Force majeure and coronavirus: Frequently asked questions
22 March 2020
Read part 1 of an article written by LexCounsel in New Delhi which attempts to answer questions about the use of force majeure during the Coronavirus outbreak with specific reference to Indian laws.
Part 1: Force Majeure and Suspension/Termination of Contracts
Coronavirus (COVID-19) is turning out to be a twin-fold pandemic that started with affecting public health and soon spread throughout the economy. Sudden global shutdown and travel restrictions have brought the economy to a screeching halt, before most of us could even comprehend the real impact. Many businesses are still at a loss and are only able to guess regarding the magnitude of potential losses and recalibration needed for businesses to survive this time, and remain viable.
As a result, certain harsh realities stare us in the face, and certain brutal questions need to be answered. With specific reference to Indian laws, we have attempted to answer some of these questions which businesses are asking concerning the possibility to suspend, extend or cancel their contractual obligations and their ability to reduce workforce and other recurring costs and liabilities.
You are reading Part 1 of our series on “Force Majeure and Covid-19: Frequently Asked Questions”. In the next part, to be published on March 20, 2020, we will discuss the possibility of reduction in workforce and wage bills.
Question: What is a force majeure clause and how does it help the contracting parties?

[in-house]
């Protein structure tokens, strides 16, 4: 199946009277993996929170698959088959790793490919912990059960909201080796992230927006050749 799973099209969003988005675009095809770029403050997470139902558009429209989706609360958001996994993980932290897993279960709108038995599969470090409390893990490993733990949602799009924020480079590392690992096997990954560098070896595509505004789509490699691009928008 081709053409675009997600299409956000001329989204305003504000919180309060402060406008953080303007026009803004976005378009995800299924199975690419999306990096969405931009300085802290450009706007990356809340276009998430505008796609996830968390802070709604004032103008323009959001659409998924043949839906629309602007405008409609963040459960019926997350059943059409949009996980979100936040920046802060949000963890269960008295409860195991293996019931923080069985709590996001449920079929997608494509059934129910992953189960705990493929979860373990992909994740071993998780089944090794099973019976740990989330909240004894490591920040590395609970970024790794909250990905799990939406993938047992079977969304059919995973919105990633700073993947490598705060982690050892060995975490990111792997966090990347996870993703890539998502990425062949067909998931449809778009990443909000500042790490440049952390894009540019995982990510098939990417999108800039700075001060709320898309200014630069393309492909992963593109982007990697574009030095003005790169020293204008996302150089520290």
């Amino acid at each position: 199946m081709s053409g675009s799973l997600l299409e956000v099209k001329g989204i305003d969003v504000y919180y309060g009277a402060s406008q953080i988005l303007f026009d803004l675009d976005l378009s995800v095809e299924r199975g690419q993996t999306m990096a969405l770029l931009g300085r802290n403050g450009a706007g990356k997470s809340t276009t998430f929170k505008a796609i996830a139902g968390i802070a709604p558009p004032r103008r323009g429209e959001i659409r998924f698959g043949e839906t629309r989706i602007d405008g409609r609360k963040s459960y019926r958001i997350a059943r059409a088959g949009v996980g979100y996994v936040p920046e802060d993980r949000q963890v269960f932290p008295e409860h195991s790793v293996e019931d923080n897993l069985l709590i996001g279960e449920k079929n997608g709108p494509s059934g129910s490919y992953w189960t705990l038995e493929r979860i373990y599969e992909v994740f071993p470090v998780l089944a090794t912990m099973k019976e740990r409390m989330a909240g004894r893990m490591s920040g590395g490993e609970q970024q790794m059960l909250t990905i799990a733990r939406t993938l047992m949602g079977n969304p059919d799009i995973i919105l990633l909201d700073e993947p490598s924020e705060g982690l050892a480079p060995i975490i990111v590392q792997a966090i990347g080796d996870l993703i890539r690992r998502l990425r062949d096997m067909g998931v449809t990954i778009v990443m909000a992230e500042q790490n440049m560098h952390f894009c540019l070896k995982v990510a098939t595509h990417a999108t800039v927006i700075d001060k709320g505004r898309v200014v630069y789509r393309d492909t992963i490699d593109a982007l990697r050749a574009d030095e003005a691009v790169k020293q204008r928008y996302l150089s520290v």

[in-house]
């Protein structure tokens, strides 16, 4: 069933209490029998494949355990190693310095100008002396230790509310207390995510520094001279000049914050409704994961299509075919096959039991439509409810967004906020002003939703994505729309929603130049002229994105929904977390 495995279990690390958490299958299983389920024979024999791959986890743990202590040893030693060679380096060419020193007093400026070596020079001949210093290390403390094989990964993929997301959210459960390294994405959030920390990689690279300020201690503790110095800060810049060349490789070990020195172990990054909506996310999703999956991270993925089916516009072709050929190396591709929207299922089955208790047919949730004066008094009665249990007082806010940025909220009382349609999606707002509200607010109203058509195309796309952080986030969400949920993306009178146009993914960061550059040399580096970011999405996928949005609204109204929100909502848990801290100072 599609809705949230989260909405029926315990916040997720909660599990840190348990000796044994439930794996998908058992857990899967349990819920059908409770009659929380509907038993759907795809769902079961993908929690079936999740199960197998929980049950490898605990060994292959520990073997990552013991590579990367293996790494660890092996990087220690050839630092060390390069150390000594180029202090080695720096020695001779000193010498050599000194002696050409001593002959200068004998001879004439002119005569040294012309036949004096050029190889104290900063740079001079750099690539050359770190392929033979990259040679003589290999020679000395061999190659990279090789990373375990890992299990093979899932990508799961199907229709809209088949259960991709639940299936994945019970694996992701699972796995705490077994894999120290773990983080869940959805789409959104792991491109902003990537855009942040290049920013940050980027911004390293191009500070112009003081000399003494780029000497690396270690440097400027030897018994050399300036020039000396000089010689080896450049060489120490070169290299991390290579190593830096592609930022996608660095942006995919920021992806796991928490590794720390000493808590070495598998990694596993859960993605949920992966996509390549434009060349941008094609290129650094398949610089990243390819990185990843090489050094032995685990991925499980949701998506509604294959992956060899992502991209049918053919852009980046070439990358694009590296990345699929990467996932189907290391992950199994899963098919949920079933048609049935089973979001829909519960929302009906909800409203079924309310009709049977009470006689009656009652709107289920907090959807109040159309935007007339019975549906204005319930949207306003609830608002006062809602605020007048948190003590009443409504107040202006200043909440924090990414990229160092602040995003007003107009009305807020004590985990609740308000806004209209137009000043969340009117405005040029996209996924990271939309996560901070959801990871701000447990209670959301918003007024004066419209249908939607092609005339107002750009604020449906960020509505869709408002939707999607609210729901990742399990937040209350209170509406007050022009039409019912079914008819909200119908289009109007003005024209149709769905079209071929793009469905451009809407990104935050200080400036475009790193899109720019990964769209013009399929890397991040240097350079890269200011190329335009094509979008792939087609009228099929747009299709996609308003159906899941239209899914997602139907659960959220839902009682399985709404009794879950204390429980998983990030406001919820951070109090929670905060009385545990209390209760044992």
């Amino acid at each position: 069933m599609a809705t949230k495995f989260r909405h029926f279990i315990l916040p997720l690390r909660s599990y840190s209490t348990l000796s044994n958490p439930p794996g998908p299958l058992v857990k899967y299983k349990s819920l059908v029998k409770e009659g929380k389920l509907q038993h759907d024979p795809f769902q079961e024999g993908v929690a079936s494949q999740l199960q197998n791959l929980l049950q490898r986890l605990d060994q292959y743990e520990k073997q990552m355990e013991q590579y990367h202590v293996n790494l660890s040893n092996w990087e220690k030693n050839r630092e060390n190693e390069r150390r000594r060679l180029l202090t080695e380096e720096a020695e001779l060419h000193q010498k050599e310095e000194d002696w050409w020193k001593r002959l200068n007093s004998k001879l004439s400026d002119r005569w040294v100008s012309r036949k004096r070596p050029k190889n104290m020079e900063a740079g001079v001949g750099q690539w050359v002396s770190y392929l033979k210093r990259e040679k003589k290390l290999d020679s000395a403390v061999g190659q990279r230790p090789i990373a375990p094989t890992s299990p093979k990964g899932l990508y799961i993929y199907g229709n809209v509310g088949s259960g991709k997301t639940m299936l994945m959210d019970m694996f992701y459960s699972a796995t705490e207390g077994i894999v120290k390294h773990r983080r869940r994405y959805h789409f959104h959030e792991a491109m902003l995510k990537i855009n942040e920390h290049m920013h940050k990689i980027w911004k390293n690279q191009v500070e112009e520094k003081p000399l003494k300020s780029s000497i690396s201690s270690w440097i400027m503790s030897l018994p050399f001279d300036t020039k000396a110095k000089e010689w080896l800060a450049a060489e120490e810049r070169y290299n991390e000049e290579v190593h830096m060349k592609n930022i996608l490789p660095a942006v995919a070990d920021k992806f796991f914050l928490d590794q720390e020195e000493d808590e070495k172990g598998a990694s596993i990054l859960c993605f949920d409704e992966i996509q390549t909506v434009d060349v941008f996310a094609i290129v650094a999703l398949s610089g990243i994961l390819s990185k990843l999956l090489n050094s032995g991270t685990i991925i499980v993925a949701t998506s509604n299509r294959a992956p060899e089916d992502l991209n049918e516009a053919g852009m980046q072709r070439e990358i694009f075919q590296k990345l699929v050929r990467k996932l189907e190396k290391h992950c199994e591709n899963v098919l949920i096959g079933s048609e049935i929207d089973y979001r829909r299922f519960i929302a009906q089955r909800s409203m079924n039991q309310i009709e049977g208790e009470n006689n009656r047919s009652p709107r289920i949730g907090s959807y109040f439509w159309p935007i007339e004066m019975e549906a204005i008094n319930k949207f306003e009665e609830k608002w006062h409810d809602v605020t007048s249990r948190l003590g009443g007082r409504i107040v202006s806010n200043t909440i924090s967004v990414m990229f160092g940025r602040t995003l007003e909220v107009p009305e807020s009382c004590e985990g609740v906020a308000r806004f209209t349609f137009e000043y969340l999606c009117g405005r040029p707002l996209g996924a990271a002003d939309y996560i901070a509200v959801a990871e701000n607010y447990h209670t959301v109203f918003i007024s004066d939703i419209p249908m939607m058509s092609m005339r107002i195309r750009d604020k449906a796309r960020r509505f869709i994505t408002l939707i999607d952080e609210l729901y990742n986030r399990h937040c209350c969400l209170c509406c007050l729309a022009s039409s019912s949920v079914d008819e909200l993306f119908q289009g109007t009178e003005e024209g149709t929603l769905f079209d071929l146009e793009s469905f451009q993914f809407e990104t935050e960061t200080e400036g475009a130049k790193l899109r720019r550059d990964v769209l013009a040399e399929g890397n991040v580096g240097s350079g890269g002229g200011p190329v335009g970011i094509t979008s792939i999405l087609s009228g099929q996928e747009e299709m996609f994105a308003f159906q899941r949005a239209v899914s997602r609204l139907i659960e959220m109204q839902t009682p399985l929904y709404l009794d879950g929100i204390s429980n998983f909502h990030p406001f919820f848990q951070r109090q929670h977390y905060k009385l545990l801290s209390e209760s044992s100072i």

Answer: Force majeure is commonly defined as an unforeseen irresistible force, such as an act of God or war. Performance of a contract by a party facing a force majeure situation may be impossible. Recognising this, most contracts include a force majeure clause, which permits a party, when facing a force majeure situation, to temporarily suspend its performance under the contract.
Suspension under a contract, in accordance with its force majeure clause, entitles the party suspending it to be exempted from performing its obligations under the contract. Accordingly, during the period of suspension, such party is not held liable for breach of its contractual obligations. The contract springs back to life and operation once the force majeure situation subsides. The contracts usually also provide for termination, if the force majeure situation continues beyond a specific number of days.
Question: Is outbreak of COVID-19 a force majeure situation?
Answer: Force majeure clauses are a contractual feature. Indian laws do not define “force majeure”, from the perspective of contract laws.